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I have defined "SHELL" variable in /etc/crontab file:

[martin@martin ~]$ grep SHELL /etc/crontab 
SHELL=/usr/local/bin/bash
[martin@martin ~]$ file /usr/local/bin/bash
/usr/local/bin/bash: ELF 32-bit LSB executable, Intel 80386, version 1 (FreeBSD), dynamically linked (uses shared libs), for FreeBSD 8.0 (800107), stripped
[martin@martin ~]$ 

In addition, all my scripts in /etc/crontab file are started under user "martin". However /home/martin/.bash_profile(for login shell) and /home/martin/.bashrc(for non-logging shell) contain some variables which are ignored in case of cron job, but are used in case I log into machine over SSH or open new bash session. Why cron ignores those variables? Isn't cron simply executing "/usr/local/bin/bash my-script.sh" with permissions for user "martin"?

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2 Answers 2

up vote 10 down vote accepted

You can source the file you want at the top of the script or beginning of the job for the user that is executing the job. The "source" command is a built-in. You'd do the same thing if you made edits to those files to load the changes.

* * * * * source /home/user/.bash_profile; <command>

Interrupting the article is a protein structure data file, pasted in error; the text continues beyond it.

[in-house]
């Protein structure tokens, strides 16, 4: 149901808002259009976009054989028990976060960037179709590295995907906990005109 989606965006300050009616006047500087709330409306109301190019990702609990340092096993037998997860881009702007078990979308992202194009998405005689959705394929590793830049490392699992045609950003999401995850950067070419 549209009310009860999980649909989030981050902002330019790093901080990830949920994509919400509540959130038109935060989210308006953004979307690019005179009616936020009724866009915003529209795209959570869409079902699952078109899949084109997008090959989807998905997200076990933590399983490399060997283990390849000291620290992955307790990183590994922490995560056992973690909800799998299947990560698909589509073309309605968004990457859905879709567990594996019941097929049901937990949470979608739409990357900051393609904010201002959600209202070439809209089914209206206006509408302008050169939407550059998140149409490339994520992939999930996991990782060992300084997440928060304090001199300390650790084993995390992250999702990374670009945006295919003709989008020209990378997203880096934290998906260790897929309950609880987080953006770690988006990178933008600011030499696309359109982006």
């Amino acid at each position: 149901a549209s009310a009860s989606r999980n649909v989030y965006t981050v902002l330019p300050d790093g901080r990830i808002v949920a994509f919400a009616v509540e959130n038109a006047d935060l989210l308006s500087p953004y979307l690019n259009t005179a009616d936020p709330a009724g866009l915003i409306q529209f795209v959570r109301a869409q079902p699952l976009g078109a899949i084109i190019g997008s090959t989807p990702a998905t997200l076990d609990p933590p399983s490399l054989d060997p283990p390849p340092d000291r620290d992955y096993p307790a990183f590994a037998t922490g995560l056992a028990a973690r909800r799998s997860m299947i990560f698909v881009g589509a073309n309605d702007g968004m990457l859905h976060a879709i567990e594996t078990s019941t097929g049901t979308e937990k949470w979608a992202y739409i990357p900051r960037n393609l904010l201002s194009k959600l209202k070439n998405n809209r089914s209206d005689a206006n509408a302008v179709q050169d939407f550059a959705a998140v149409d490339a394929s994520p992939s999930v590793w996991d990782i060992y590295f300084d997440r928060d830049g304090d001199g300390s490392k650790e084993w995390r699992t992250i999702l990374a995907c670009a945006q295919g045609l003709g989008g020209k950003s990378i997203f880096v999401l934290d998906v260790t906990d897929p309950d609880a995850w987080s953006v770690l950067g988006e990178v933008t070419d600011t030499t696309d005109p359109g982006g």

or

#!/bin/bash
source /home/user/.bash_profile

<commands>
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Because it's not an interactive shell. The same happens when you open some terminals.

Have a look at: http://superuser.com/questions/49289/what-is-the-bashrc-file

And also:

http://stackoverflow.com/questions/415403/whats-the-difference-between-bashrc-bash-profile-and-environment

Different scripts fire depending on if the connection is a login shell (or not), an interactive shell (or not), or both.

If you want to make bashrc you'll need to make this change:

When Bash is started non-interactively, to run a shell script, for example, it looks for the variable BASH_ENV in the environment, expands its value if it appears there, and uses the expanded value as the name of a file to read and execute. Bash behaves as if the following command were executed:

if [ -n "$BASH_ENV" ]; then . "$BASH_ENV"; fi
but the value of the PATH variable is not used to search for the file name.

As noted above, if a non-interactive shell is invoked with the --login option, Bash attempts to read and execute commands from the login shell startup files.

Source: http://www.gnu.org/software/bash/manual/html_node/Bash-Startup-Files.html

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